Chehade, Hassib ; Milani, Bastien ; Ansaloni, Annalisa ; Anex, Christiane ; Bassi, Isabelle ; Piskunowicz, Maciej ; Stuber, Matthias ; Cachat, Francois ; Burnier, Michel ; Pruijm, Menno. / Renal tissue oxygenation in children with chronic kidney disease due to vesicoureteral reflux. In: Pediatric Nephrology. 2016 ; pp. 1-9.
@article{5d8713f7ee0b4d68a8af23c675b0d851,
title = "Renal tissue oxygenation in children with chronic kidney disease due to vesicoureteral reflux",
abstract = "Background: Vesicoureteral reflux (VUR) is a frequent cause of chronic kidney disease (CKD) in children. Using blood oxygenation level-dependent magnetic resonance imaging (BOLD-MRI), we measured cortical and medullary oxygenation in children with CKD due to VUR and compared the results to those obtained on healthy controls. Method: The study population comprised 37 children (19 with CKD due to VUR and 18 healthy age-matched controls). BOLD-MRI was performed before and after furosemide treatment. MR images were analyzed with the region-of-interest (ROI) technique to assess the mean R2* values (=1/T2*) of the cortex and medulla of each kidney and with the concentric object (CO) technique that divides renal parenchyma in 12 equal layers. Results: R2* values were significantly lower (corresponding to higher oxygenation) in the cortex and medulla of kidneys of children with CKD due to VUR than in those of the healthy controls (cortex 16.4 ± 1.4 vs. 17.2 ± 1.6 s−1, respectively; medulla 28.4 ± 3.2 vs. 30.3 ± 1.9 s−1, respectively; P <0.05), and furosemide-induced changes in medullary R2* were smaller in the former than in the latter (−5.7 ± 3.0 vs. −6.9 ± 3.4 s−1, respectively; P <0.05). Similar results were found with the CO technique. In children with a history of unilateral reflux (n = 9), the non-affected contralateral kidneys presented similar R2* values as the diseased kidneys, but their response to furosemide was significantly larger (−7.4 ± 3.2 vs. −5.7 ± 3.0, respectively; P = 0.05). Conclusions: Chronic kidney disease due to VUR is not associated with kidney tissue hypoxia in children. The significantly larger furosemide-induced decrease in medullary R2* levels in the healthy group and unaffected contralateral kidneys of the VUR group points towards more intense renal sodium transport in these kidneys.",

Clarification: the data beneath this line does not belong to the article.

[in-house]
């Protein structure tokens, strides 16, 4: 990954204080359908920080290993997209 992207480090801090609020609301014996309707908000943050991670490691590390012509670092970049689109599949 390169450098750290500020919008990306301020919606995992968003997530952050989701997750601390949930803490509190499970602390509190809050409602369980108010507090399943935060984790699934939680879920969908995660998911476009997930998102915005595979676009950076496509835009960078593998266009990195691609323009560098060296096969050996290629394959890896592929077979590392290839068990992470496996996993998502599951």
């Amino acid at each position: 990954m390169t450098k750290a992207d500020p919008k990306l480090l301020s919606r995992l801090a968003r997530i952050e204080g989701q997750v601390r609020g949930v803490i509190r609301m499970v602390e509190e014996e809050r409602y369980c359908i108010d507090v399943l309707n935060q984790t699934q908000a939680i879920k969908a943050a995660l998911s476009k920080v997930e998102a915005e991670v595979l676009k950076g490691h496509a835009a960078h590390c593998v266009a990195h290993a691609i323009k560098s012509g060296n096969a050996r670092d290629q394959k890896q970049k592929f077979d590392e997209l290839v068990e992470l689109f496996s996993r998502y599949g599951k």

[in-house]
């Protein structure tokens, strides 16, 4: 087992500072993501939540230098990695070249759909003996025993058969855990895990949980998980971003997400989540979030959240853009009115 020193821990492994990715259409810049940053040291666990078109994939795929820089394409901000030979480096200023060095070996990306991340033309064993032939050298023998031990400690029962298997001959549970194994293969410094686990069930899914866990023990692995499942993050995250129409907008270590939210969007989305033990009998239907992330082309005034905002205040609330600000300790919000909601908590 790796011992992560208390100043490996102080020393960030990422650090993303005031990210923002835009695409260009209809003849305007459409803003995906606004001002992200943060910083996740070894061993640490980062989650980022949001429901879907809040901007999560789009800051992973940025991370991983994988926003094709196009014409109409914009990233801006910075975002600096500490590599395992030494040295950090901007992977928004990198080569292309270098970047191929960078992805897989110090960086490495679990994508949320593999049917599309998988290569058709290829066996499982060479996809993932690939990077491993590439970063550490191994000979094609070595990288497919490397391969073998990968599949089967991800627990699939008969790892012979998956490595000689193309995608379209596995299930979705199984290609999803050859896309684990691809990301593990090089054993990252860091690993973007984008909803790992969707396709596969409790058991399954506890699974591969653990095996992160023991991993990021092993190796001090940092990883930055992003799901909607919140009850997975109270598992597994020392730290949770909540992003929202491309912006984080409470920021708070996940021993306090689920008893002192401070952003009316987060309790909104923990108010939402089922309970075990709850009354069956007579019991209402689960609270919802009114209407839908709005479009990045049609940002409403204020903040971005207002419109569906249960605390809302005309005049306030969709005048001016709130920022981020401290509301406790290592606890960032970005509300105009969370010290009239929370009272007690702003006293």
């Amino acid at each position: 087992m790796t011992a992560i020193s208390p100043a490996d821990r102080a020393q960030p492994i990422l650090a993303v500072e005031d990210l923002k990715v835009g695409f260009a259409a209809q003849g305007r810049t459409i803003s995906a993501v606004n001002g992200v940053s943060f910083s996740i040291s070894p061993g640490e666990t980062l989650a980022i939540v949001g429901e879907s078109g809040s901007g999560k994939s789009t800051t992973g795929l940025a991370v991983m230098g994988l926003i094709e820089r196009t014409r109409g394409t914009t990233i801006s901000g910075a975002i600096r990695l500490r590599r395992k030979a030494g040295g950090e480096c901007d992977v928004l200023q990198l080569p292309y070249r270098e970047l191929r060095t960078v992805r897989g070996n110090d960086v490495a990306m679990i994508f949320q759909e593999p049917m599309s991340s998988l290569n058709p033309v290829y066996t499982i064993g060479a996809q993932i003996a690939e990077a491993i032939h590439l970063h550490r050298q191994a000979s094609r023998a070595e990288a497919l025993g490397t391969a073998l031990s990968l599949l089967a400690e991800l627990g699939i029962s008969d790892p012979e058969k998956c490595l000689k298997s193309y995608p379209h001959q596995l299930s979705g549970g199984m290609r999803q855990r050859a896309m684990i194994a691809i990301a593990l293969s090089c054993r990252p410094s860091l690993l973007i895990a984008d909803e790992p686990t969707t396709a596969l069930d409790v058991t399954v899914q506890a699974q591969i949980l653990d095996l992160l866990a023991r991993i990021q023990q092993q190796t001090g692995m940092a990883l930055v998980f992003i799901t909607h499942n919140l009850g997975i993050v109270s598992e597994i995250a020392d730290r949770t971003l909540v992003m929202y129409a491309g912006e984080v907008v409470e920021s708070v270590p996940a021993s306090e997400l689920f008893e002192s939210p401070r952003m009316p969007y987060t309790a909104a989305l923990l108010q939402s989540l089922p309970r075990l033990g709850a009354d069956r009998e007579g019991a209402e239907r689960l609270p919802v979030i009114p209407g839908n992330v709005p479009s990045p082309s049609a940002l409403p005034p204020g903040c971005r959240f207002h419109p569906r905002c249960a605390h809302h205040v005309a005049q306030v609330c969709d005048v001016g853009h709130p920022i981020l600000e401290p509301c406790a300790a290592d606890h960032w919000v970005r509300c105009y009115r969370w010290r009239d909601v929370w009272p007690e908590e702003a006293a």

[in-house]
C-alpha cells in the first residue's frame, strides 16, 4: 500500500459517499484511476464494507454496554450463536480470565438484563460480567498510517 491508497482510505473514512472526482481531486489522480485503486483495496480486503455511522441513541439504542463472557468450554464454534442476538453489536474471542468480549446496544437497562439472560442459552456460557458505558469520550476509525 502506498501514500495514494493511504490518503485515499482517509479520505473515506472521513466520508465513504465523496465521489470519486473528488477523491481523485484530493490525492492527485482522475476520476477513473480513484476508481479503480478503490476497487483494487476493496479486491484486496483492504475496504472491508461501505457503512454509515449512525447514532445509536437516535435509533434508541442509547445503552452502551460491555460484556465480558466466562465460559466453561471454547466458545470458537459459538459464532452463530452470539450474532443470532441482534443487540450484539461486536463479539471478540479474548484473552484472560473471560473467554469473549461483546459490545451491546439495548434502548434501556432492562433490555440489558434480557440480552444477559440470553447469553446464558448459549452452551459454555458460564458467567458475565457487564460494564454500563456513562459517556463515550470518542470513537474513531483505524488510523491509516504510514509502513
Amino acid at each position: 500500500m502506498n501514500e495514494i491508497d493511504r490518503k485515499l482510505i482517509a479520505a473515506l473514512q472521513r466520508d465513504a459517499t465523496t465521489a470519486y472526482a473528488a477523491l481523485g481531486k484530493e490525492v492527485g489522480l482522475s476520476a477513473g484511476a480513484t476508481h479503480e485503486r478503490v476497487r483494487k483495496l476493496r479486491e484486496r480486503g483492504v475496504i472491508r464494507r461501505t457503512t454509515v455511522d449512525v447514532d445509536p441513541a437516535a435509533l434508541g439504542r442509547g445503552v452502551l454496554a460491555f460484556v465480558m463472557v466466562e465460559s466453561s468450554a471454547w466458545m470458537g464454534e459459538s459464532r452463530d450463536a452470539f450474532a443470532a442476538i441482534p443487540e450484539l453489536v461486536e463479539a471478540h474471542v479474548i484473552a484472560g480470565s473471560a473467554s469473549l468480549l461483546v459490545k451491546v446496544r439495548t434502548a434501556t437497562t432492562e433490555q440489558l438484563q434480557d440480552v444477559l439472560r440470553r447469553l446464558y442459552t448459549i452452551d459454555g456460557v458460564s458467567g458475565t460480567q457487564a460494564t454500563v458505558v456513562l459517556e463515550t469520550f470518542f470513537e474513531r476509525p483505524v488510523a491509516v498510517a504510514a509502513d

keywords = "BOLD-MRI, Children, Chronic kidney disease, Hypoxia, Oxygenation, Vesicoureteral reflux",
author = "Hassib Chehade and Bastien Milani and Annalisa Ansaloni and Christiane Anex and Isabelle Bassi and Maciej Piskunowicz and Matthias Stuber and Francois Cachat and Michel Burnier and Menno Pruijm",
year = "2016",
month = "5",
day = "26",
doi = "10.1007/s00467-016-3419-0",
language = "English (US)",
pages = "1--9",
journal = "Pediatric Nephrology",
issn = "0931-041X",
publisher = "Springer Verlag",

}

TY - JOUR

T1 - Renal tissue oxygenation in children with chronic kidney disease due to vesicoureteral reflux

AU - Chehade, Hassib

AU - Milani, Bastien

AU - Ansaloni, Annalisa

AU - Anex, Christiane

AU - Bassi, Isabelle

AU - Piskunowicz, Maciej

AU - Stuber, Matthias

AU - Cachat, Francois

AU - Burnier, Michel

AU - Pruijm, Menno

PY - 2016/5/26

Y1 - 2016/5/26